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Mother Monster Magnate: Gina Rinehart story to be televised

Famously one of the most private of family business heads, Gina Rinehart is unlikely to be pleased by the news that her life is to be dramatised on Australian television screens from 2014. The executive chairwoman of Hancock Prospecting and Australia’s richest person will be the main character in the tentatively titled Mother Monster Magnate.
Mother Monster Magnate: Gina Rinehart story to be televised

Famously one of the most private of family business heads, Gina Rinehart is unlikely to be pleased by the news that her life is to be dramatised on Australian television screens from 2014. The executive chairwoman of Hancock Prospecting and Australia’s richest person will be the main character in the tentatively titled Mother Monster Magnate.

The two-part four-hour series will focus on the acrimonious and ongoing legal battle between the Australian mining tycoon and three of her four children: John, Bianca and Hope.

The trio wish to remove Rinehart from her role as the sole trustee of the family's multi-billion dollar trust – which was set up by Rinehart's father, Lang Hancock, for his grandchildren in 1988.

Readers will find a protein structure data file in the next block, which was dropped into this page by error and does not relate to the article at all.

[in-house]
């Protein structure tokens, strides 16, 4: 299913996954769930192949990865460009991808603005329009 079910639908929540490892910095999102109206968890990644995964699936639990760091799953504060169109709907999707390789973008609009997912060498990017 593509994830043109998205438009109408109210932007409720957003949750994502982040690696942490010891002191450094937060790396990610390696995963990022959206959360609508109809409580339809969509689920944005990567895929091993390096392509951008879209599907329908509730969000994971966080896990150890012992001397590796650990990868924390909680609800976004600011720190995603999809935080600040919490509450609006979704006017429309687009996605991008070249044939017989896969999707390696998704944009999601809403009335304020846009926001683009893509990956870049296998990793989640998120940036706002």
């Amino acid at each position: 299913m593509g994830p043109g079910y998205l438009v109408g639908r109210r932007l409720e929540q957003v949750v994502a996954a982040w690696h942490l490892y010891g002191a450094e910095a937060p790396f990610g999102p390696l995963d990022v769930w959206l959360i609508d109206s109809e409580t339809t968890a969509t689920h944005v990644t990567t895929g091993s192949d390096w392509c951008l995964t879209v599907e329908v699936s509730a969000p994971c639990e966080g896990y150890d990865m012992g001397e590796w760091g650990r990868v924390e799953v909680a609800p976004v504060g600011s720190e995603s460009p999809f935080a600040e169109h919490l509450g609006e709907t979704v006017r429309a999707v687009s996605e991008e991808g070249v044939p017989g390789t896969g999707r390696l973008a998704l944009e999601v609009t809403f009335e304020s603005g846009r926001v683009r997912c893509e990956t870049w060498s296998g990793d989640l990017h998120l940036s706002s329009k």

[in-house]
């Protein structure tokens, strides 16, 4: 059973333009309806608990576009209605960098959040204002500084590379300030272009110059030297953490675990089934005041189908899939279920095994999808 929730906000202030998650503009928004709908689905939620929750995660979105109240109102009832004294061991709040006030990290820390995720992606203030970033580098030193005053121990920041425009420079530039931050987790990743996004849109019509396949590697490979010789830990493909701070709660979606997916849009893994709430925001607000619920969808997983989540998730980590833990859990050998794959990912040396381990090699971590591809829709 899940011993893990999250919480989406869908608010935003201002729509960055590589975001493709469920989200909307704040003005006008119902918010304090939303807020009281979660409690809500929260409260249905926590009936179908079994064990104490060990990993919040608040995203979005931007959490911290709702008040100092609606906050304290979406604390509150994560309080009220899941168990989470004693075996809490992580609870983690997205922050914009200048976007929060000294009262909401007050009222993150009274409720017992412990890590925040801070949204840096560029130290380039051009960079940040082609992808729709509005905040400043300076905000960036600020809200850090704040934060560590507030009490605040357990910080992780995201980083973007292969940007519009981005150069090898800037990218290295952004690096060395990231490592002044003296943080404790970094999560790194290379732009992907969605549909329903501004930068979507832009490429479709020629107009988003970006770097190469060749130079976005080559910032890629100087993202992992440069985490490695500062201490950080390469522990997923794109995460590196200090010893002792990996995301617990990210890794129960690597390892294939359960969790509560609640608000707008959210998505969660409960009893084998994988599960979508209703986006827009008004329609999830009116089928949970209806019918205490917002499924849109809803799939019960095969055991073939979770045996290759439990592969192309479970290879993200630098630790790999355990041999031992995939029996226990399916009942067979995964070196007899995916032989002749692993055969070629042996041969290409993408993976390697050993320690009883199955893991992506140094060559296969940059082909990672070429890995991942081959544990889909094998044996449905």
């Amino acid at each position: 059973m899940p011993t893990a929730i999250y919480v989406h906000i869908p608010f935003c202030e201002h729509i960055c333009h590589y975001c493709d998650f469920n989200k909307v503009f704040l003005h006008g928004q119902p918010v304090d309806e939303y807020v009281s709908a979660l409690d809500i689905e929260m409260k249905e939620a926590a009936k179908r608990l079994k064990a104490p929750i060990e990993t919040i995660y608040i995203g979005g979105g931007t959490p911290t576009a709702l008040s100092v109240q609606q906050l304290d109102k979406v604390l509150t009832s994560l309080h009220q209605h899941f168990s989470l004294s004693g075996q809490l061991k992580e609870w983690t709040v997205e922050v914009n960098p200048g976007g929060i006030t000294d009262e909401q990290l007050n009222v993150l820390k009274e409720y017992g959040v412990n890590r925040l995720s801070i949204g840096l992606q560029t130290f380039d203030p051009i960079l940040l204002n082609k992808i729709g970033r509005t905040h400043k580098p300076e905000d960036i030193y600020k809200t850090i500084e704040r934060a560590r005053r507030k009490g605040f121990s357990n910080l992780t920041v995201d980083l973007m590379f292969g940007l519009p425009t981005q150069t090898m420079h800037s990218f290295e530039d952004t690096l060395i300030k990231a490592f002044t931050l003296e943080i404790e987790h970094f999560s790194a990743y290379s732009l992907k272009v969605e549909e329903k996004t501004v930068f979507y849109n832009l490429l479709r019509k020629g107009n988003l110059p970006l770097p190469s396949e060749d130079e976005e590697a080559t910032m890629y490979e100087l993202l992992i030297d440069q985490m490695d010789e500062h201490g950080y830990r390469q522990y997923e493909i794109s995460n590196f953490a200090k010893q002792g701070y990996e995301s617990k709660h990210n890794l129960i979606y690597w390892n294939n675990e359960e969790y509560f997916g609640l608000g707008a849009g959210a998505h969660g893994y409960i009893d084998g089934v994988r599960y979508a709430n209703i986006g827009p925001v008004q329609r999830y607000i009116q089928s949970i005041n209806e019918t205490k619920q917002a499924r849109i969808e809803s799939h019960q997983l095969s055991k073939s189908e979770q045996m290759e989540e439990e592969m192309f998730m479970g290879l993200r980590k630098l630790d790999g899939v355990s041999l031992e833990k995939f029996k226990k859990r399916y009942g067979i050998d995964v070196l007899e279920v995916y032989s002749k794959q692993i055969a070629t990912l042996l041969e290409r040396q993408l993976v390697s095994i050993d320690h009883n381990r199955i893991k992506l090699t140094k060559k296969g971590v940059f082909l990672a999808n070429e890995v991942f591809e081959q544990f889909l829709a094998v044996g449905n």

The family feud is extra ripe for dramatic adaptation since the mining tycoon’s youngest daughter, Ginina, has sided with her mother rather than her siblings in the disagreement.

Mother Monster Magnate stems from the work of investigative journalist Steve Pennells, who in 2012 uncovered the story of Rinehart’s previously very private dispute with her children.

Rinehart, whose father once described journalists as either “socialists or communists”, is unenthusiastic about the Australian press. Her unhappiness about the forthcoming series may be compounded by the knowledge that Pennells has been signed as a consultant to the project.

Political intrigue may also feature in Monster Mother Magnate. Rinehart is known for her hard lobbying on tax reform and shoulder rubbing with members of the central-right Liberal party, the opposition party in Australia.

Tony Abbott, leader of the opposition, is reportedly considering a policy suggested by Rinehart, which would make Australia’s north a special economic zone in which companies pay less tax and foreign workers are employed on cut-rate pay.

“I think that we should be prepared to listen to everyone and obviously Gina has made a terrific contribution to northern development with some of the mines that she has pioneered,'' he said on 8 February.

Australians for Northern Development and Economic Vision – Rinehart’s lobby group – says northern Australia should move towards tax freedom, with no resources, payroll or income tax collected.

Rinehart enlivened her vision for Australia with the 2012 poem Our Future: "Develop North Australia, embrace multiculturalism and welcome short-term foreign workers to our shores / To benefit from the export of our minerals and ores."

Our Future, which is a kind of ode to mining, was described by one critic as “the universe’s worst poem”. 

In January Forbes valued Rinehart’s net worth at $17 billion (€12.65 billion). 

Diary, Family Business, Rinehart
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